HOUSTON (AP) — Texas prison officials said Tuesday they have no plans to officially update their rules after last week’s Supreme Court ruling that said states must respond to convicts’ requests to death who wish to have their spiritual adviser
HOUSTON (AP) — Texas prison officials said Tuesday they have no plans to officially update their rules after last week’s Supreme Court ruling that said states must respond to convicts’ requests to death who want their spiritual advisers to pray aloud and touch them during their executions.
But the Texas Department of Criminal Justice said such detainee requests would be considered on a case-by-case basis and that unless they pose a substantial security risk or are “outrageous”, they will be considered on a case-by-case basis. would endeavor to grant them.
However, a lawyer for the death row inmate, John Ramirez, on whom the Supreme Court ruled last week, said dealing on a case-by-case basis and not setting specific rules would not solve this problem.
“By not changing the protocol on what the pastor can and cannot do, they are simply inviting a future federal judge to stay an execution,” said Seth Kretzer, Ramirez’s attorney.
Ramirez is on death row for killing a Corpus Christi convenience store employee during a 2004 robbery. Ramirez stabbed the man, Pablo Castro, 29 times and stole $1.25 from him.
In an 8-1 advisory issued last week, Chief Justice John Roberts wrote that it was possible to accommodate Ramirez’s request to have his pastor touched and pray aloud during his execution without posing increased risk. for safety or be a disturbance as Texas had argued. .
Roberts suggested states “adopt clear rules in advance” about touching inmates and praying aloud to avoid delays in execution and ensure “the prisoner’s interest in religious exercise.” “.
In a statement released Tuesday afternoon, the Texas Department of Criminal Justice said, “Our enforcement protocol (current policy) will not change. When a spiritual advisor is chosen and asks to pray and/or touch the inmate, we will consider each on a case-by-case basis.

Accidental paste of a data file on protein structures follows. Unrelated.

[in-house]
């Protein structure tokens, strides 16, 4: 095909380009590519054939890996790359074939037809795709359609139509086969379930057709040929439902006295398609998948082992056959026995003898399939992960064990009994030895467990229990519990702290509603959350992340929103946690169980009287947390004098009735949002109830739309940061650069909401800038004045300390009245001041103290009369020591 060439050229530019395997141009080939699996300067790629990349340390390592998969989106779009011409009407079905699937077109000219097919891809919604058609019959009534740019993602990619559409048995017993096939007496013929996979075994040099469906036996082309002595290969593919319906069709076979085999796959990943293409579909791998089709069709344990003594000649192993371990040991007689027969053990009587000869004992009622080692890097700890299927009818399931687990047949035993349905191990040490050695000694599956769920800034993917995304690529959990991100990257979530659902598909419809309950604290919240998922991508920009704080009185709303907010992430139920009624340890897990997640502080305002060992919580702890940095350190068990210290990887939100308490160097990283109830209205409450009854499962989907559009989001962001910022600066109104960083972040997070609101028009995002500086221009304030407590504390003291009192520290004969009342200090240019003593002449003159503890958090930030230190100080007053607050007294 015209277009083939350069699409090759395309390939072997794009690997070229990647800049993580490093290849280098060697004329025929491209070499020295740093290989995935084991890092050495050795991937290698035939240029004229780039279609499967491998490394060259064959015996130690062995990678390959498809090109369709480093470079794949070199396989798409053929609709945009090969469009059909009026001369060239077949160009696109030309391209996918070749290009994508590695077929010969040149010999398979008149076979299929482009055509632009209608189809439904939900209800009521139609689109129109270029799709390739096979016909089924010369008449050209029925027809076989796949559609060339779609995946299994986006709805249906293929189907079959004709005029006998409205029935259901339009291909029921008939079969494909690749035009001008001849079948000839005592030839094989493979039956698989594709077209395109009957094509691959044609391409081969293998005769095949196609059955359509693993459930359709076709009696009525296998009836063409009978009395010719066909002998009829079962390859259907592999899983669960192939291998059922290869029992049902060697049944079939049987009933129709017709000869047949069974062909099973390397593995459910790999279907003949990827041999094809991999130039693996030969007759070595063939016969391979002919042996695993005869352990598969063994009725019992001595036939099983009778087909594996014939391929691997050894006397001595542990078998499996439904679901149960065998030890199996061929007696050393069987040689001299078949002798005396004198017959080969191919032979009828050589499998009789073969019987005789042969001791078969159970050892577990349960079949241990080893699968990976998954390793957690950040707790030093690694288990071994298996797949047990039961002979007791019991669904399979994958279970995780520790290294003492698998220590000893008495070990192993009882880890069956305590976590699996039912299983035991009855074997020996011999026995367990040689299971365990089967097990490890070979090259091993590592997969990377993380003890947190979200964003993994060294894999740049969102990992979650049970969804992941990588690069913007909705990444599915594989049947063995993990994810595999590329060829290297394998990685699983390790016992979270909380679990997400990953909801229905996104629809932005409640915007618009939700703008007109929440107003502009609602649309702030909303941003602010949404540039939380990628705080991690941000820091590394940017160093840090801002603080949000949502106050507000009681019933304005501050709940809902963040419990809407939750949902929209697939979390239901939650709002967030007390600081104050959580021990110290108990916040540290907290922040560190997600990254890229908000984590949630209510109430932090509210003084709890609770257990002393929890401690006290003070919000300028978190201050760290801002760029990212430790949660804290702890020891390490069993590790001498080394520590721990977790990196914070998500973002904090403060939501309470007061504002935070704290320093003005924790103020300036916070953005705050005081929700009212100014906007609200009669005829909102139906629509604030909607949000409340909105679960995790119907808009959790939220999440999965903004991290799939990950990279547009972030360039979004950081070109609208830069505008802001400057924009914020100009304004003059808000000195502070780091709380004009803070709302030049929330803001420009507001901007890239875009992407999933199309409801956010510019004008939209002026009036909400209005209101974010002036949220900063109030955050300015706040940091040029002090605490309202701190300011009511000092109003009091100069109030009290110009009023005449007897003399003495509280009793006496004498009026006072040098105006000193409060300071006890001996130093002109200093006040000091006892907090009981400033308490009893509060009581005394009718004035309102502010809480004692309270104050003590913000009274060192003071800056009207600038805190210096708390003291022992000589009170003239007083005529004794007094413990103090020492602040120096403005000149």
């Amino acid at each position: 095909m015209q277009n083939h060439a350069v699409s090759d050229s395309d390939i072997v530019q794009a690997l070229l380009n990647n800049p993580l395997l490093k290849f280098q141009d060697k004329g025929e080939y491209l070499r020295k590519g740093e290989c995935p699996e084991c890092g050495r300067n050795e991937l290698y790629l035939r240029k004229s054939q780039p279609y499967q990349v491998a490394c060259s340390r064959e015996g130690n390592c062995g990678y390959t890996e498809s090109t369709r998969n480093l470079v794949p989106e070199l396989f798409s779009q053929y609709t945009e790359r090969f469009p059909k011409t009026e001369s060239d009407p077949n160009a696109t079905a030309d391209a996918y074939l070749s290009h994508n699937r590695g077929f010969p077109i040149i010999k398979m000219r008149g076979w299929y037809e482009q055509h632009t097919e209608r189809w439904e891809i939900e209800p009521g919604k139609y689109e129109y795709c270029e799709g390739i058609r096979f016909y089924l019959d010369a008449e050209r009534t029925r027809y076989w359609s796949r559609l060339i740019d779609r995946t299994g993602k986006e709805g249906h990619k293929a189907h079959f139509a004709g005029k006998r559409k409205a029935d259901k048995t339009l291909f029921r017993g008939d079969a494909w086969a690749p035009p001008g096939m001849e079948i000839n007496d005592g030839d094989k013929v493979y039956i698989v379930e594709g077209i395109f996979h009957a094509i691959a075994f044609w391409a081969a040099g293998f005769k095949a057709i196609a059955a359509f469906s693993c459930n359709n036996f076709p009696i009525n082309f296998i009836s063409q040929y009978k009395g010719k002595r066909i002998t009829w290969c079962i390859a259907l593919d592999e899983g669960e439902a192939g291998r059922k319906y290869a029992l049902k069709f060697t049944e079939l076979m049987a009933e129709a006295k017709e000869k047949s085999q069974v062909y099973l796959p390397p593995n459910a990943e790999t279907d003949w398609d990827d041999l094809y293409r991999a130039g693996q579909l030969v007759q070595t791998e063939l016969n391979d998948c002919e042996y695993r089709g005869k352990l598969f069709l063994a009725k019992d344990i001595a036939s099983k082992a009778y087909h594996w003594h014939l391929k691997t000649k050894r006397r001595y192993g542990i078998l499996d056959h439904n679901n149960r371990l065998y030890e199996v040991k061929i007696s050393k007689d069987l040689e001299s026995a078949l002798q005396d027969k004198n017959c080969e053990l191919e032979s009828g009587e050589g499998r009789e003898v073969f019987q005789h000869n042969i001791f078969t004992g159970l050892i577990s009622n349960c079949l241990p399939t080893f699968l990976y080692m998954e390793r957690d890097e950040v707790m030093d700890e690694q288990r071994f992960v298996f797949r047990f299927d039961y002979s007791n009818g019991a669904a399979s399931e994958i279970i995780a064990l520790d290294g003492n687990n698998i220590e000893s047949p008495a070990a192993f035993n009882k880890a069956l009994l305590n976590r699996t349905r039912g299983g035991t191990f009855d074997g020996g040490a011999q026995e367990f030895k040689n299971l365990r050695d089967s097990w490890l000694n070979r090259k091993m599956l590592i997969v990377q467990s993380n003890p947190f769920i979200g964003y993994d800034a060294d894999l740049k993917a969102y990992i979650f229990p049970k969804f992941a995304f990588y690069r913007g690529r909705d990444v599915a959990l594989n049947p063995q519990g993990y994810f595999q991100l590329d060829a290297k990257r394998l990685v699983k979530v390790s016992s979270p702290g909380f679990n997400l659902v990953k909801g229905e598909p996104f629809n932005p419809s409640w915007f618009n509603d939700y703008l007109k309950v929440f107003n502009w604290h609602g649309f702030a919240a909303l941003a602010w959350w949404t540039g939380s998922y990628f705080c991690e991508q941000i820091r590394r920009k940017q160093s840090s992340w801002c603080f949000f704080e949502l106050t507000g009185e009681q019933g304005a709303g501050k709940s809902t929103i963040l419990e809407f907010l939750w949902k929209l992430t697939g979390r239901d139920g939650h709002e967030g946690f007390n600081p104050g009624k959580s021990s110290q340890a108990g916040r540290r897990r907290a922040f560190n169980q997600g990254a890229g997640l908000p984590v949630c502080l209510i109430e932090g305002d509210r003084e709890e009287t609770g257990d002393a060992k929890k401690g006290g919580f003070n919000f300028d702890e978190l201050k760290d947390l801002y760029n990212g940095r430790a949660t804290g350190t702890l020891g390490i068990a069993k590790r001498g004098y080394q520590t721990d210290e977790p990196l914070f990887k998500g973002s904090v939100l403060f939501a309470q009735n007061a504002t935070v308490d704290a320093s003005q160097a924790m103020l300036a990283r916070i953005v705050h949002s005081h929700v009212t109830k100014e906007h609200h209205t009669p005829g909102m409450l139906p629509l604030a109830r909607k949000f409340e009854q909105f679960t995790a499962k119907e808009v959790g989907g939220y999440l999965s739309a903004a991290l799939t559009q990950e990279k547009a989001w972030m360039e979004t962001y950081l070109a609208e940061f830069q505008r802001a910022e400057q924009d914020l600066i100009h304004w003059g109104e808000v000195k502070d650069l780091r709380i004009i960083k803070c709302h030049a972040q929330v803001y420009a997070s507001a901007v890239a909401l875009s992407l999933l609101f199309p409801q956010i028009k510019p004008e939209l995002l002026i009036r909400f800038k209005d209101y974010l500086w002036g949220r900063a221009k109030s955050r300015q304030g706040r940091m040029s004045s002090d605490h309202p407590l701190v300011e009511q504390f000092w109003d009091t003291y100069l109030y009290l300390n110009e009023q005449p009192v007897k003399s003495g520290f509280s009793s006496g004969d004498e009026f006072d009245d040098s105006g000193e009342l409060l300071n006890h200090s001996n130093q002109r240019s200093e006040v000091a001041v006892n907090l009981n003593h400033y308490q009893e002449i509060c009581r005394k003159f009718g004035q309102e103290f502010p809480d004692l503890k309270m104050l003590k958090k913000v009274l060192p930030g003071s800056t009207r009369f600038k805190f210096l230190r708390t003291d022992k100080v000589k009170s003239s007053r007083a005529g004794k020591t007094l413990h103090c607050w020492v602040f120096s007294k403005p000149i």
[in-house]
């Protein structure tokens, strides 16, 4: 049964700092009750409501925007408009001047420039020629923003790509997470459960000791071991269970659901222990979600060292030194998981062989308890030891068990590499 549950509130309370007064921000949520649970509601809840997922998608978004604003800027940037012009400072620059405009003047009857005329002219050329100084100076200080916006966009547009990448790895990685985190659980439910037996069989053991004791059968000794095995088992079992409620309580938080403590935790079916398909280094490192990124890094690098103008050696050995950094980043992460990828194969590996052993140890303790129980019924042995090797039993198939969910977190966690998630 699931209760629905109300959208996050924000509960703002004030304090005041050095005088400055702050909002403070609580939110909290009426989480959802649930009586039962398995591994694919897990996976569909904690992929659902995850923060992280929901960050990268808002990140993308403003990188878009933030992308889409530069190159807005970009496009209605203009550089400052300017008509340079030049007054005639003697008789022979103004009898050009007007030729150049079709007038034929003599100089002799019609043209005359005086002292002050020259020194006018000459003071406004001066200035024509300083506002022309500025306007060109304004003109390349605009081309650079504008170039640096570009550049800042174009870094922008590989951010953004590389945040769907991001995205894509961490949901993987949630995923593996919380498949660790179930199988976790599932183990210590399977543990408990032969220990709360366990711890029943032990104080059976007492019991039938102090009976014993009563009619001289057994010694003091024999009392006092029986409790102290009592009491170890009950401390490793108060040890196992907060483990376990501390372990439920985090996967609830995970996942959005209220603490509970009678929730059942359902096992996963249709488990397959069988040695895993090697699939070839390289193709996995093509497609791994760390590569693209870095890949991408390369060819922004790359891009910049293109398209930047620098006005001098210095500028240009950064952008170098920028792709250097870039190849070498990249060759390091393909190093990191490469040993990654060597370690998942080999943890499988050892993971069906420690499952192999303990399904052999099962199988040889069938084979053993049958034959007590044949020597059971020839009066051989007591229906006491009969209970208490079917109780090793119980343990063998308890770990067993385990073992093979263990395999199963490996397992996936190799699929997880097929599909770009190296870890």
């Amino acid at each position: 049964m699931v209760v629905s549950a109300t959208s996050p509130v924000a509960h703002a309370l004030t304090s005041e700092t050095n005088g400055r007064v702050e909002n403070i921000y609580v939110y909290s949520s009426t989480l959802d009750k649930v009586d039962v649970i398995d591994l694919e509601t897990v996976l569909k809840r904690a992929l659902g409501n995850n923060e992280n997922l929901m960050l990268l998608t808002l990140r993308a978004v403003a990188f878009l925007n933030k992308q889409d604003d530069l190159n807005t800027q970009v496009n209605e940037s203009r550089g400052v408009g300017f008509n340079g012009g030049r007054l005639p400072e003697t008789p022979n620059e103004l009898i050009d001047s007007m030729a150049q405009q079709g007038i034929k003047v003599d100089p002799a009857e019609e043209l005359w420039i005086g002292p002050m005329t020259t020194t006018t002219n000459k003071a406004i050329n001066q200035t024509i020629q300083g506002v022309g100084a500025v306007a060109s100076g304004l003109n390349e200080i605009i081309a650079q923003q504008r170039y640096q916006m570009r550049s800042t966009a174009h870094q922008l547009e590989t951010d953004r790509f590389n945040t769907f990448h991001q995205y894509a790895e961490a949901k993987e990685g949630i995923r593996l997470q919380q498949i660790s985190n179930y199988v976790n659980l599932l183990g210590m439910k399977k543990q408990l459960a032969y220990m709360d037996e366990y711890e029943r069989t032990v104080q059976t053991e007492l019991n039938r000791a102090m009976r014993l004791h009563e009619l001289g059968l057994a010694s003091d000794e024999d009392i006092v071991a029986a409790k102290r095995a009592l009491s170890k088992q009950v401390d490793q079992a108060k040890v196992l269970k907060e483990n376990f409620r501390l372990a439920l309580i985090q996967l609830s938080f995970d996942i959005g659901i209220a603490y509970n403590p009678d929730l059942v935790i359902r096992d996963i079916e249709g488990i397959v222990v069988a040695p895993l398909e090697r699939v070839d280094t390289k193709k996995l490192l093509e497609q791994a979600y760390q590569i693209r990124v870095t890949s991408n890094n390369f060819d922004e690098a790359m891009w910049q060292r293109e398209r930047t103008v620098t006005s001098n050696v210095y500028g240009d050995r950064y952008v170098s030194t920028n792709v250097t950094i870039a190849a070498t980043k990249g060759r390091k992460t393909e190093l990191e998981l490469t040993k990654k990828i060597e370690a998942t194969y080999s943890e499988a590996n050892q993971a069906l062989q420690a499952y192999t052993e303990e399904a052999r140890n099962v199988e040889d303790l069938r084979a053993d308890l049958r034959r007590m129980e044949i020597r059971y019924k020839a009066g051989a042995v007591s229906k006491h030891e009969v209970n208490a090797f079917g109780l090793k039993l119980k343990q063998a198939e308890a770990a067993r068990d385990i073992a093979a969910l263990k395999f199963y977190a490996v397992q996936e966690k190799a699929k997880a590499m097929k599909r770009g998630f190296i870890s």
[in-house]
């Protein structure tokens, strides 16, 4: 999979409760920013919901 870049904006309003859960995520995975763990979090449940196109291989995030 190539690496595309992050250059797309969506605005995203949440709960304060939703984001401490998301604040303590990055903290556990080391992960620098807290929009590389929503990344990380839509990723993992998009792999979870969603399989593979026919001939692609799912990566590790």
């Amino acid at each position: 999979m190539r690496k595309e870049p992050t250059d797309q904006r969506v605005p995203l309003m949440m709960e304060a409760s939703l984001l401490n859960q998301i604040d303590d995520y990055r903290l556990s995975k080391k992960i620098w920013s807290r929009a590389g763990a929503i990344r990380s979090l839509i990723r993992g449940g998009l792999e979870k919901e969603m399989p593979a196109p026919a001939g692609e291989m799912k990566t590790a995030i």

When asked for clarification on the statement, an agency spokesperson said officials would strive to accommodate and grant the most reasonable requests.
“Unless there is just something ridiculously outrageous … we feel that we can, by talking one-on-one with the spiritual advisor, welcome them if they need to be touched and to pray “said the spokesperson.
The High Court decision came after the Texas prison system in April 2021 overturned a two-year ban on spiritual counselors in the death chamber, but limited what they can do. Texas instituted the ban after the Supreme Court in 2019 halted the execution of Patrick Murphy, who argued his religious freedom was being violated because his Buddhist spiritual advisor was not allowed to accompany him. Murphy remains on death row.
The decision in Murphy’s case came after the court was criticized for refusing to stop the 2019 execution of Alabama inmate Domineque Ray for his request to have his Islamic spiritual advisor in the room of the dead.
The spokesperson for the Texas prison system agency said officials believe setting specific rules on touching and praying would lead to more lawsuits and delays in enforcement.
But Kretzer said that by not setting specific rules about what spiritual counselors can and cannot do, Texas prison officials were not fully heeding the Supreme Court’s ruling.
“Their statement sounds to me like they’re humming the words, but they’re not singing the tune that CJ Roberts gave them last week,” Kretzer said.
Kretzer pointed to a case in Alabama of death row inmate Willie B. Smith III, who was executed in October after an agreement was reached establishing specific rules about what Smith’s pastor could do in the death chamber. as an example of how rules related to spiritual advisors can be specific.
“They managed to do it,” Kretzer said.
Kretzer predicted that unless Texas creates specific rules about what spiritual advisors can and cannot do in the death chamber, “we’ll be back to where we were before last week’s ruling. : disputes, reprieve”.
The Texas Department of Criminal Justice “always wants to keep some ambiguity in order to keep the enemy on their toes. They always want you to guess,” Kretzer said. “Unfortunately, lawyers and especially federal courts don’t like to guess. They love details.
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Juan A. Lozano, The Associated Press